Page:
President, The Right Brain Studio
It’s one thing to read about and understand trends. It’s another to experience them first hand.
Take for instance, the decline in newspaper readership, which by now is old news. And lately, everyone from columnists like Maureen Dowd to the newspaper reviewers of the latest Russell Crow movie “State of Play” are lamenting about the bygone glory days of newspaper men and women.
A lover of newspapers, I am well aware of what is going on in that business. But I don’t think I really felt the full impact of this trend until I confronted it head on. I have been asking young people about their media habits in every focus group that I’ve conducted in the past few years. Almost without exception, I don’t think a single respondent under the age of 25 has admitted to reading a newspaper – even online.
Their source of news? Sometimes “the Internet,” though they generally fail to mention any specific sites other than Yahoo or Google home pages that list headlines and links. Some younger respondents, in all seriousness, cite “The Daily Show” or “The Colbert Report.” Most often, they don’t get any news at all.
And these aren’t just slackers and screw ups. Most are really good kids. Some are honors students attending are bound for top universities.
The threat of an uniformed public is scary enough for democracy, and enough has been written on the subject, but I fear to say that it’s probably good news for marketers in many ways. Brands thrive on emotional connection, where the underlying facts often provide support points for positioning and communications, but seldom serve as brand’s reason for being. Being informed is not the same as being cool, and brands are all about cool, no matter what the category or the target.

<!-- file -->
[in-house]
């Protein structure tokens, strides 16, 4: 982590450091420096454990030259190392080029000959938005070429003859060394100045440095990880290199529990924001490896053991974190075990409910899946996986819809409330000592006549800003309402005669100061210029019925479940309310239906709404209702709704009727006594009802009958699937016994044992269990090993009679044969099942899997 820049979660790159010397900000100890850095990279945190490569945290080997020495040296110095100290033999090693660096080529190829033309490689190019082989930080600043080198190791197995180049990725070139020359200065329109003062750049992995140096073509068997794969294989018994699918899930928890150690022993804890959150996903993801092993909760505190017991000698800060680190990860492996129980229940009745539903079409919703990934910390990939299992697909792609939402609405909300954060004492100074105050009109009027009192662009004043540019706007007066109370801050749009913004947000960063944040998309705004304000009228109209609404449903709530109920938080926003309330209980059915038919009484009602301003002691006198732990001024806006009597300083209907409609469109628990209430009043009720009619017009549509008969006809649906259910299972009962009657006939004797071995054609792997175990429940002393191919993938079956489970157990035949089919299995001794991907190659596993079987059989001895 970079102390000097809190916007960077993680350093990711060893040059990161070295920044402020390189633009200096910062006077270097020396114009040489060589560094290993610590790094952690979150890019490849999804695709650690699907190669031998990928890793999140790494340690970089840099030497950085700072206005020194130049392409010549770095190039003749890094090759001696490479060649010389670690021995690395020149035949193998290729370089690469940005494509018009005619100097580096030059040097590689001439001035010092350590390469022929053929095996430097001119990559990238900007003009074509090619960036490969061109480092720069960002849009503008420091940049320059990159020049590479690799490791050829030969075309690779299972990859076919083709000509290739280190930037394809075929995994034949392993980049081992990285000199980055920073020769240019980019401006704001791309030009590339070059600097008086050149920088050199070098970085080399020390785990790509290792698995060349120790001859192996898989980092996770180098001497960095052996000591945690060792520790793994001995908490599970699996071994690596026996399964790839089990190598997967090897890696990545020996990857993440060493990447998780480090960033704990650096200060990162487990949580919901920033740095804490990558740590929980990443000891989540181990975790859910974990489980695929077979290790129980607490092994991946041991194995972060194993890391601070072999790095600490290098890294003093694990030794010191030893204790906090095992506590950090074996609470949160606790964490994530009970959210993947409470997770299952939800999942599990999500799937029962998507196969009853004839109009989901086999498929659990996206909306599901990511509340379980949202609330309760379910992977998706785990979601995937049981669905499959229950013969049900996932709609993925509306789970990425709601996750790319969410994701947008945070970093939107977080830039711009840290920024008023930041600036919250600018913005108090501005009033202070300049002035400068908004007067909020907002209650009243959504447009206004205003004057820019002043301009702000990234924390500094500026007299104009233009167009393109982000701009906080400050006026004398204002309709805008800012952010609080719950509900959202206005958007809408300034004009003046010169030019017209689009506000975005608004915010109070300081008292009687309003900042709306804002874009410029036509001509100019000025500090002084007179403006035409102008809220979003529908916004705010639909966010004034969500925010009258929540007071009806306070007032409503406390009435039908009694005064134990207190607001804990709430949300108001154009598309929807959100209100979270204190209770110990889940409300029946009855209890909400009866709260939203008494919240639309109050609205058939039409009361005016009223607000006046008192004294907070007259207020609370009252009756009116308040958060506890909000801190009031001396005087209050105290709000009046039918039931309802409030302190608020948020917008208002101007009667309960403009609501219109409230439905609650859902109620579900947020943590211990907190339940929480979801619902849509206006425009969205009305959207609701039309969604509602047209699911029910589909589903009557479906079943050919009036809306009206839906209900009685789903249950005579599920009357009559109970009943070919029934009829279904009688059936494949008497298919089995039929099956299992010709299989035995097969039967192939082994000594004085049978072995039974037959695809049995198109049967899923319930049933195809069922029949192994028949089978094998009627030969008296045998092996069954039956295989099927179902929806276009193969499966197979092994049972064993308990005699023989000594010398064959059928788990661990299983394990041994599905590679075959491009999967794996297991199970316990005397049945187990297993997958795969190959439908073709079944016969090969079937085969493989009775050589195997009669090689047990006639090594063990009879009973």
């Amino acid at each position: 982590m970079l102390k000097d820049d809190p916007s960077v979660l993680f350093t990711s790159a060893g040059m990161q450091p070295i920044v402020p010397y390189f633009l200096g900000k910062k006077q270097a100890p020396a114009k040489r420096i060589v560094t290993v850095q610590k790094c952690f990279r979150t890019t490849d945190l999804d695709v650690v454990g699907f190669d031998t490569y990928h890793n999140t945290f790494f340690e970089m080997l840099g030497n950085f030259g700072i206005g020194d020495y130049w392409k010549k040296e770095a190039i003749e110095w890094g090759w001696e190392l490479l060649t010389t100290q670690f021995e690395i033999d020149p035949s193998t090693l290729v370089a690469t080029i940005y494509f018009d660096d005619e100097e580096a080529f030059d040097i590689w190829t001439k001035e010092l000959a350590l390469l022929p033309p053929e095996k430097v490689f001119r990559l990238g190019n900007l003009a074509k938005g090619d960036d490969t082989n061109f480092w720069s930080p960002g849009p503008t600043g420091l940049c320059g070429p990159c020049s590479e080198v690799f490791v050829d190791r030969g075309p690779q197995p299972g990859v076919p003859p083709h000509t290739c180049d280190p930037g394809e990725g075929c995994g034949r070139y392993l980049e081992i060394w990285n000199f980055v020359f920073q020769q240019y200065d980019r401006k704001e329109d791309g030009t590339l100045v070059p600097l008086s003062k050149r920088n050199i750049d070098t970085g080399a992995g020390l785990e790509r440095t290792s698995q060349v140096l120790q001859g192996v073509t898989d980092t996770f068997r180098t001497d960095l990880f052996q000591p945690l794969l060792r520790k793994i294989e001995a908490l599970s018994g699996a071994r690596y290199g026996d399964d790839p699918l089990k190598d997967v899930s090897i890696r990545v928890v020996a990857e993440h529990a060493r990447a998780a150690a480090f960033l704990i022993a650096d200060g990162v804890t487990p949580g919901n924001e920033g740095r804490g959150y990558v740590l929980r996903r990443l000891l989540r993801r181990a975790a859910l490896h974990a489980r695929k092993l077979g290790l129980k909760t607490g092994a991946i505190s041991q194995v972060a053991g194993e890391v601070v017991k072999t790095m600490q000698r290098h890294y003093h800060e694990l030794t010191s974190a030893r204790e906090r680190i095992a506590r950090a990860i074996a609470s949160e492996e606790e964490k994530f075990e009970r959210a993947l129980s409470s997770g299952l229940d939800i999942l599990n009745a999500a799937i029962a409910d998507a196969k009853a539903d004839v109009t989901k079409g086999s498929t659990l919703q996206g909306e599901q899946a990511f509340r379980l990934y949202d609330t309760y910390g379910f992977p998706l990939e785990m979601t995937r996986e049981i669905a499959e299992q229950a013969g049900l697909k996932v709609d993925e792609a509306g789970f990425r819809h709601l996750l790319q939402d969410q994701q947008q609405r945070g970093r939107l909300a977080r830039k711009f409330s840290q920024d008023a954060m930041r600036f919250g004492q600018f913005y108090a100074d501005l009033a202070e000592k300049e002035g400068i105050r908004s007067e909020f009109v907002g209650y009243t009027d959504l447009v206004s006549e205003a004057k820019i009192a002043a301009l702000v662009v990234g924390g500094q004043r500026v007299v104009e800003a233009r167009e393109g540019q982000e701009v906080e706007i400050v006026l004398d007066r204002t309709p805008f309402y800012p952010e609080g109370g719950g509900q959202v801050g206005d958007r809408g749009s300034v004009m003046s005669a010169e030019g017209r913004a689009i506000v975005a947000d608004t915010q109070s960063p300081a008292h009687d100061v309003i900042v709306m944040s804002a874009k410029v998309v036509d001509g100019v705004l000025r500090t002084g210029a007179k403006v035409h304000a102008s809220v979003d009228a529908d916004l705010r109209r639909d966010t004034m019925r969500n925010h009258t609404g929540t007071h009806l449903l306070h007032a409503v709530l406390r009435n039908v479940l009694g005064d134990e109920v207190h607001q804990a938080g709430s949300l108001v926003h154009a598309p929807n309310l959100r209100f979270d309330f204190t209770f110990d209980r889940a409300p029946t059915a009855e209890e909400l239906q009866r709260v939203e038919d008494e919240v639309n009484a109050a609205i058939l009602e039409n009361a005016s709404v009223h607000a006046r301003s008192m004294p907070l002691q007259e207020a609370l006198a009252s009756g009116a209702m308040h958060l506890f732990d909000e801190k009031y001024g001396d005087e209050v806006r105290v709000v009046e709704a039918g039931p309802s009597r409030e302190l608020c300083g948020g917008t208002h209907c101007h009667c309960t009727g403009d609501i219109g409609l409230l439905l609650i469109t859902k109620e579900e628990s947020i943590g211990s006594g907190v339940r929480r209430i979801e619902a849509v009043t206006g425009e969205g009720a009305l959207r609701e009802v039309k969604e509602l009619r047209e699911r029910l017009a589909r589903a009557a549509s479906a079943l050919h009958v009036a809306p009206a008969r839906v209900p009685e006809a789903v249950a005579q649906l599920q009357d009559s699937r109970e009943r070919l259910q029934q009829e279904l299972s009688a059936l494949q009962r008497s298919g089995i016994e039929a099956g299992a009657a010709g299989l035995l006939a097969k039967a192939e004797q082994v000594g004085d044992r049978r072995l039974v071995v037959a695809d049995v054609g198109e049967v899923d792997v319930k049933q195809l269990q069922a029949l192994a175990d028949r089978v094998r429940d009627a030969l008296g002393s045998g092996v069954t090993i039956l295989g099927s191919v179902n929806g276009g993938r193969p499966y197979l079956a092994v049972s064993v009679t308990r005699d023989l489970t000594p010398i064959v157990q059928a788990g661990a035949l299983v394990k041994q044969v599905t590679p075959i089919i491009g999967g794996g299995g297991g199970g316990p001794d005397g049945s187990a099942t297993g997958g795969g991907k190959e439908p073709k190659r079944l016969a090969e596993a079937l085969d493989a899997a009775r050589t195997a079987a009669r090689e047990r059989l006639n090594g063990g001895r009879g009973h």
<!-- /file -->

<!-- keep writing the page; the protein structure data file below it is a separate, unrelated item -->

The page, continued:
But that’s not the point. The issue, rather, is that we, of a certain generation, and even those a generation or two behind, may have the wisdom and experience to offer sound marketing advice on big picture brand positioning and strategy issues, but when it comes to execution, creating campaigns and making media decisions, I’m not sure we have a clue. We might be well read and tech savvy. We know the trends, we have Facebook accounts and we can Tweet. But do we really feel our targets’ essence and truly understand their emotion and though processes?
I, for one, do my best to read two newspapers a day, read the New Yorker and other magazines in print on occasion, listen to NPR and watch network television on my television set, not Hulu. Yes, I am on Facebook and work on a Mac, but I am a still a dinosaur. I can lament all I want about how this generation has no grasp of current events, history or culture, but it’s all misguided. Maybe not as a citizen, but certainly as a marketer.
Everything changes, and to best understand and embrace change, whether we like it or not, it has to be felt close up and personal.